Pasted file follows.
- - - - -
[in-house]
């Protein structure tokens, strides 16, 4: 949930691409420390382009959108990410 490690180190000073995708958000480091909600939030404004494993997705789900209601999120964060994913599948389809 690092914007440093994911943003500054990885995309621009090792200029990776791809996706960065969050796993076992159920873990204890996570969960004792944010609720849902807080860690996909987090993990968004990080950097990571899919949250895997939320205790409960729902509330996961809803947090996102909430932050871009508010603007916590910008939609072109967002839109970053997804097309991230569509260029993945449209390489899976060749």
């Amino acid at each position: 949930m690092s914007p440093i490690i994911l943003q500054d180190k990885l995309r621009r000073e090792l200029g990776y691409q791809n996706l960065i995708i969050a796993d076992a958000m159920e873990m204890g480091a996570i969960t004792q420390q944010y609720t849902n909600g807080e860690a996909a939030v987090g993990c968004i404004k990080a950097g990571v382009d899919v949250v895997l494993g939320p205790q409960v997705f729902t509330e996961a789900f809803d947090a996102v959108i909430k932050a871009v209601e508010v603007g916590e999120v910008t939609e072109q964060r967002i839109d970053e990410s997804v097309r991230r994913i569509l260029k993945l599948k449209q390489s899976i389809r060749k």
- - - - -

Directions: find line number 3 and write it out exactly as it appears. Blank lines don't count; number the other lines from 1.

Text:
């Amino acid at each position: 949930m690092s914007p440093i490690i994911l943003q500054d180190k990885l995309r621009r000073e090792l200029g990776y691409q791809n996706l960065i995708i969050a796993d076992a958000m159920e873990m204890g480091a996570i969960t004792q420390q944010y609720t849902n909600g807080e860690a996909a939030v987090g993990c968004i404004k990080a950097g990571v382009d899919v949250v895997l494993g939320p205790q409960v997705f729902t509330e996961a789900f809803d947090a996102v959108i909430k932050a871009v209601e508010v603007g916590e999120v910008t939609e072109q964060r967002i839109d970053e990410s997804v097309r991230r994913i569509l260029k993945l599948k449209q390489s899976i389809r060749k």